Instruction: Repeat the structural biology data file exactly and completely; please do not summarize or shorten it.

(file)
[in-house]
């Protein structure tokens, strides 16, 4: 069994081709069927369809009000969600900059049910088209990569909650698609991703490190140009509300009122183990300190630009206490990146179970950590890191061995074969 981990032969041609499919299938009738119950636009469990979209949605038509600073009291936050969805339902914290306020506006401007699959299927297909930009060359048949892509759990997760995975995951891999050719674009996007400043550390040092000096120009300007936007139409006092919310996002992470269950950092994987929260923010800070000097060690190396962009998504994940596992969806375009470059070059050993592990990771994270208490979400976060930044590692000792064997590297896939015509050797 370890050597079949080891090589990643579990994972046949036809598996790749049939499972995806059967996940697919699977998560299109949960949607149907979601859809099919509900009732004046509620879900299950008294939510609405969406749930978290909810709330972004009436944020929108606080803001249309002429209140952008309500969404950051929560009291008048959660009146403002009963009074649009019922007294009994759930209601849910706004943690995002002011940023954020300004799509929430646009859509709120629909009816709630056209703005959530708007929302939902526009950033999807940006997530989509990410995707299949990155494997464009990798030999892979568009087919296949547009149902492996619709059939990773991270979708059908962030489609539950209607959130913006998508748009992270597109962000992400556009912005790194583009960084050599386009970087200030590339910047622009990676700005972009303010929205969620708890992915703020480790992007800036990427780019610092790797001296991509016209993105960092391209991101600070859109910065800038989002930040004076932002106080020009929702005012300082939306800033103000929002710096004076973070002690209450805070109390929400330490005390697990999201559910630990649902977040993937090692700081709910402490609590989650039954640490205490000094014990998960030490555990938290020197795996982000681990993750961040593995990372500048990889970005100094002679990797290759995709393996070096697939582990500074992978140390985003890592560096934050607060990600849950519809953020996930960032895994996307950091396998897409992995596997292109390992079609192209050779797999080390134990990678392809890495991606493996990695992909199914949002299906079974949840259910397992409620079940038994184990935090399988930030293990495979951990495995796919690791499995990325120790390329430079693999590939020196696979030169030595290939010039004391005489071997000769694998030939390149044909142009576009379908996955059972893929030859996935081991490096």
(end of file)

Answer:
[in-house]
């Protein structure tokens, strides 16, 4: 069994081709069927369809009000969600900059049910088209990569909650698609991703490190140009509300009122183990300190630009206490990146179970950590890191061995074969 981990032969041609499919299938009738119950636009469990979209949605038509600073009291936050969805339902914290306020506006401007699959299927297909930009060359048949892509759990997760995975995951891999050719674009996007400043550390040092000096120009300007936007139409006092919310996002992470269950950092994987929260923010800070000097060690190396962009998504994940596992969806375009470059070059050993592990990771994270208490979400976060930044590692000792064997590297896939015509050797 370890050597079949080891090589990643579990994972046949036809598996790749049939499972995806059967996940697919699977998560299109949960949607149907979601859809099919509900009732004046509620879900299950008294939510609405969406749930978290909810709330972004009436944020929108606080803001249309002429209140952008309500969404950051929560009291008048959660009146403002009963009074649009019922007294009994759930209601849910706004943690995002002011940023954020300004799509929430646009859509709120629909009816709630056209703005959530708007929302939902526009950033999807940006997530989509990410995707299949990155494997464009990798030999892979568009087919296949547009149902492996619709059939990773991270979708059908962030489609539950209607959130913006998508748009992270597109962000992400556009912005790194583009960084050599386009970087200030590339910047622009990676700005972009303010929205969620708890992915703020480790992007800036990427780019610092790797001296991509016209993105960092391209991101600070859109910065800038989002930040004076932002106080020009929702005012300082939306800033103000929002710096004076973070002690209450805070109390929400330490005390697990999201559910630990649902977040993937090692700081709910402490609590989650039954640490205490000094014990998960030490555990938290020197795996982000681990993750961040593995990372500048990889970005100094002679990797290759995709393996070096697939582990500074992978140390985003890592560096934050607060990600849950519809953020996930960032895994996307950091396998897409992995596997292109390992079609192209050779797999080390134990990678392809890495991606493996990695992909199914949002299906079974949840259910397992409620079940038994184990935090399988930030293990495979951990495995796919690791499995990325120790390329430079693999590939020196696979030169030595290939010039004391005489071997000769694998030939390149044909142009576009379908996955059972893929030859996935081991490096």